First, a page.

Stop the violence: Petition to Libby Coker urges ceasefire

November 21, 2023 BY

More than one million signatures have been gathered globally on Change.org petitions calling for a ceasefire. Photo: GAYATRI MALHOTRA

A PETITION urging Coragamite federal member Libby Coker to advocate for a ceasefire in Gaza is gaining momentum in the electorate.

Titled “Corangamite Electorate Stands for Peace and a Ceasefire in the Gaza Strip,” the petition, launched on November 1, has already garnered more than 400 signatures.

Petition organiser Sarah Molnar said while our region was peaceful, residents could not turn a blind eye to the immense pain and challenges faced by the people of Israel and Palestine.

“I started the petition because I felt helpless watching the news and wanted to do something.

The mum of three said she recently had a birthday for one of her children but found it hard to celebrate.

“It’s really hard to celebrate here knowing what is happening over there.”

The petition’s objective is to influence Ms Coker to push for a ceasefire in Gaza and advocate for humanitarian aid.

The petition states the “relentless bombing has devastated homes, neighbourhoods, medical facilities, and places of worship, leaving 1.4 million people displaced. The human toll is staggering, with over 10,000 lives lost, including thousands of innocent children”.

Ms Coker said she respected the right of people to put forward a petition and voice their desire for a ceasefire.

“I understand that people in our region are gravely concerned about the humanitarian crisis occurring in Gaza,” Ms Coker said.

“I share these concerns and feel deeply for all those who have been impacted by this horrific conflict.”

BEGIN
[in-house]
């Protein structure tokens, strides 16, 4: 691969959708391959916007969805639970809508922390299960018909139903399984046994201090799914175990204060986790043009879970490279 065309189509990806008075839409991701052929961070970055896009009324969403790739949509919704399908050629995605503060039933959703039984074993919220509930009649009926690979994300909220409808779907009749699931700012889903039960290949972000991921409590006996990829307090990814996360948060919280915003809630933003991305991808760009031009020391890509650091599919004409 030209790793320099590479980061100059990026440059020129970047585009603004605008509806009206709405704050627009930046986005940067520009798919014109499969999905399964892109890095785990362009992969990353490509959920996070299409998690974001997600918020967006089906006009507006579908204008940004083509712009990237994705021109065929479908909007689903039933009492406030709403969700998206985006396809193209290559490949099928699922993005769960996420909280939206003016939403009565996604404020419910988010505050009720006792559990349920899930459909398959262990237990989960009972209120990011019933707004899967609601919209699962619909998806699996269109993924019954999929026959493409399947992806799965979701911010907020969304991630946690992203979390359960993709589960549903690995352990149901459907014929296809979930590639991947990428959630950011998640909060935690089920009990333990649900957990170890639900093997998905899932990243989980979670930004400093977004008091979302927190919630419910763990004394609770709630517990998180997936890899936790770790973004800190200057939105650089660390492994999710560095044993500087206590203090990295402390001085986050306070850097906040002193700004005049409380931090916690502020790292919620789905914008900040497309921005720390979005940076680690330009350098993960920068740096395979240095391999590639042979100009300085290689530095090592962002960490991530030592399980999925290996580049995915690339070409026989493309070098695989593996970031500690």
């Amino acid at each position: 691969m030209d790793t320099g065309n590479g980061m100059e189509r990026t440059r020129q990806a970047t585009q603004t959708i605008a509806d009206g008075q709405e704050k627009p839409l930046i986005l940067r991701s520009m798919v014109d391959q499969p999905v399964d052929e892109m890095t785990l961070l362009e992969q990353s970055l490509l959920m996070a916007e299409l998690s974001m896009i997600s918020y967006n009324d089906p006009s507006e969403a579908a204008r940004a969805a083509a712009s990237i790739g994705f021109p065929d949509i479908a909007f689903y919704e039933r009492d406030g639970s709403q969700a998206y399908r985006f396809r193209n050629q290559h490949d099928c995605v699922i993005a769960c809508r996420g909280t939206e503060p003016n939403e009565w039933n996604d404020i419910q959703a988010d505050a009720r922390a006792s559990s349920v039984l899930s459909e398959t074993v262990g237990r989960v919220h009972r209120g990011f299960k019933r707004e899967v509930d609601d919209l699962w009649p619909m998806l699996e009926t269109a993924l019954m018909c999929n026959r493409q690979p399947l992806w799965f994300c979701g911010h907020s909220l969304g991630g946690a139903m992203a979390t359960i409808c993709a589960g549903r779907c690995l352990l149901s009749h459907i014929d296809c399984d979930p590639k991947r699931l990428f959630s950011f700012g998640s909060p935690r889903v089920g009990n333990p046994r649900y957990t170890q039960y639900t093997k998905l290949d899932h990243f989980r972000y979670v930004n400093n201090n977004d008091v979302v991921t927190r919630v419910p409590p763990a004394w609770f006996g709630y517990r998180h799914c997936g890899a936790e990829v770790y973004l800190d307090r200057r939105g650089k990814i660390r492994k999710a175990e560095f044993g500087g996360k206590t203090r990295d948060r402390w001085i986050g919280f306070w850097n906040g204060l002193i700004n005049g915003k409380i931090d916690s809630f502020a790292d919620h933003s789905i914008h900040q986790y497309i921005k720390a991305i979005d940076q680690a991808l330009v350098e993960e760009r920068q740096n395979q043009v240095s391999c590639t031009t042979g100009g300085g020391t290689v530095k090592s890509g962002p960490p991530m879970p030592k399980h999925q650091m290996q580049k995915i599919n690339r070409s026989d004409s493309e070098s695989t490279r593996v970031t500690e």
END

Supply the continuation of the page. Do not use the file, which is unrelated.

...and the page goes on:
Petition organiser Sarah Molnar says while our region is peaceful, residents cannot turn a blind eye to the immense pain and challenges faced by the people of Israel and Palestine.


Ms Coker said peace should always be the ultimate aim.

“Our government is urging all parties to abide by international law. The killing of innocent civilians cannot be tolerated.

“We must give them safe passage out of the conflict zone and ensure aid is safely provided to those who are suffering.

“We want to see the next steps towards a ceasefire and a political process for a just and enduring peace.”

French President Emmanuel Macron and US Secretary of State Antony Blinken have both called for a ceasefire in recent days, emphasising the need to address the humanitarian crisis.

Blinken has previously said on social media platform X (formerly Twitter) that “we don’t have to choose between defending Israel and aiding Palestinian civilians. We can and must do both”.

Israel and Hamas have rejected each other’s terms for a ceasefire. Israel insists on the release of hostages first, while Hamas refuses until Gaza is no longer under assault.

Prime Minister Benjamin Netanyahu recently criticised rally participants demanding an immediate ceasefire.

Speaking to CNN, he rejected international calls for long humanitarian pauses, saying that stopping the fight is “what Hamas wants”.

About 240 hostages are still being held captive by Hamas since the terror group stormed Israel’s southern border on October 7, massacring an estimated 1,200 people, who were mostly civilians.

Separate petitions on Change.org have been launched calling for the release of hostages.

So far, more than 120,000 Australians have signed Change.org petitions calling for a ceasefire and more than one million signatures have been gathered globally.

“The collective efforts of global citizens are reflected in the numerous petitions on Change.org, which include calls for humanitarian assistance, the release of hostages by Hamas, and the provision of basic aid to all civilians trapped in the conflict,” a Change.org spokesperson said.

Labor backbenchers Maria Vamvakinou and Fatima Payman, along with Coalition MP Mark Coulton and the Greens’ Adam Bandt, received the petitions in parliament on Thursday where Mr Bandt later tabled them.

As backbenchers, Maria Vamvakinou and Fatima Payman are exempt from cabinet solidarity rules.

The Australian government has called for “humanitarian pauses” but has not demanded a ceasefire.